Let’s assume that the exegetical pay-off of Rom. 9-11 is that all biological descendents of Abraham are irrevocably elect (this is disputed, of course, but it increasingly seems to be the majority reading). This has an interesting theological pay-off that seems to have gone relatively unnoticed: according to Paul, the only individuals in the world whose salvation is not at all in doubt are the Jews. They are bound, by virtue of heredity, to the City of God.
This raises interesting questions, though, about the fate of un-believing (“secular”) Jews, who either actively seek to abandon the people of God, or who view the question with apathetic indifference. In the case of Gentiles, we would have to say that such behavior surely imperils one’s soul, but on the irrevocable election reading of Romans 9-11, not so for Jews. The secular Jew, we must rather say, is a living testament to the irresistibility of election and the perseverance of the saints.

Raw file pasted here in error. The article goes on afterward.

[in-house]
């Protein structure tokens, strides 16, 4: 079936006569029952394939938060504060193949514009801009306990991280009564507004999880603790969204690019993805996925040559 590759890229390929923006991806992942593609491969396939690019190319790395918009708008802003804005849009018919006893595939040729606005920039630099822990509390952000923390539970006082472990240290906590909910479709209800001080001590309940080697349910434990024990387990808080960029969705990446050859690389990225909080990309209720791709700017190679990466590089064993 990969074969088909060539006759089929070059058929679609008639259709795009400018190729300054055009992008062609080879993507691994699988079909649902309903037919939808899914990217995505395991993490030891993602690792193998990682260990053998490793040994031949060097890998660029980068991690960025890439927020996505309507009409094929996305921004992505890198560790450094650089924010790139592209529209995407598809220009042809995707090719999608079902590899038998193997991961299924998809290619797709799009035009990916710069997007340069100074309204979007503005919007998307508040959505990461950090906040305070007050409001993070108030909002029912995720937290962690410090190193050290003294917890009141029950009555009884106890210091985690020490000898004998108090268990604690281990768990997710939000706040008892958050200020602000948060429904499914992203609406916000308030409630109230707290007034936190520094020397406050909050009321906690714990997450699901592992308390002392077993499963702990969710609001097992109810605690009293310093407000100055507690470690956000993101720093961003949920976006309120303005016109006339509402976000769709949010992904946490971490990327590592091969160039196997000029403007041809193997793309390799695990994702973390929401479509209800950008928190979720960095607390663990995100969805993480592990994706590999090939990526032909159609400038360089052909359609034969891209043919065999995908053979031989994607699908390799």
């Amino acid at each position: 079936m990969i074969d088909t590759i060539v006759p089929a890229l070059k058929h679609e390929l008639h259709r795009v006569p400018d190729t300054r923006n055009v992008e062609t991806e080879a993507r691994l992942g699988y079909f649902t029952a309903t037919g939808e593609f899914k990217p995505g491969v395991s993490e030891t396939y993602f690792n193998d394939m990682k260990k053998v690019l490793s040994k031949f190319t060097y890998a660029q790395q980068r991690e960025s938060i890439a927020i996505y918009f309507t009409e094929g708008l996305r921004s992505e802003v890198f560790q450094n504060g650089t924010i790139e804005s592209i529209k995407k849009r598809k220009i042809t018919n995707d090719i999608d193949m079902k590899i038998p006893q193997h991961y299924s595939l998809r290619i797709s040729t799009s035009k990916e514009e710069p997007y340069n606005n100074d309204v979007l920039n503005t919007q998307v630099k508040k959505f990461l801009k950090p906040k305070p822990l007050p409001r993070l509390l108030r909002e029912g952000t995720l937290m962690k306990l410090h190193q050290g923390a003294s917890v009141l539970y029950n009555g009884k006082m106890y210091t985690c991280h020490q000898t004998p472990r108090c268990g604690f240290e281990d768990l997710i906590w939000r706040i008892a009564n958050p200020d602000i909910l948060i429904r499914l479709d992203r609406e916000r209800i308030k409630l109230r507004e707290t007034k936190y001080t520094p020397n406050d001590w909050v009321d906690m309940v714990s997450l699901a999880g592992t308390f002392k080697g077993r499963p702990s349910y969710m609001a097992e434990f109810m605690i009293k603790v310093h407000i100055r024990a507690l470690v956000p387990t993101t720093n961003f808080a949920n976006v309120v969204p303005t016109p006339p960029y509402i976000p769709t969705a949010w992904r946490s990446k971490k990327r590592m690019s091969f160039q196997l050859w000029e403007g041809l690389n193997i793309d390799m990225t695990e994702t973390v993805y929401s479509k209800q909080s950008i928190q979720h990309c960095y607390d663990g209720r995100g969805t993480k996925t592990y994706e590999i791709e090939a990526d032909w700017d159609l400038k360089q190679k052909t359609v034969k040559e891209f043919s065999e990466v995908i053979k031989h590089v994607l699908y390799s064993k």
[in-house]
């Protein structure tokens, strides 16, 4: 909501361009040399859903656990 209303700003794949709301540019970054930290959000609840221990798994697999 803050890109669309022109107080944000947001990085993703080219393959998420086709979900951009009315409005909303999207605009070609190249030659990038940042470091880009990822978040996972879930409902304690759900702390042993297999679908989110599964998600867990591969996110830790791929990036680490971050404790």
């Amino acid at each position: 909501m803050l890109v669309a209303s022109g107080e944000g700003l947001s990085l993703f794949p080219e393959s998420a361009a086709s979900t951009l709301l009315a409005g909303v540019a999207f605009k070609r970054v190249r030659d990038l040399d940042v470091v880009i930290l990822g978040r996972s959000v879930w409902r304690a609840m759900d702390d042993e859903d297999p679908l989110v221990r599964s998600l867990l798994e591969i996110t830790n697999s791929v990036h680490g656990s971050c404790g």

This, for Christians at least, has to be part of the theological significance of the continuing synagogue.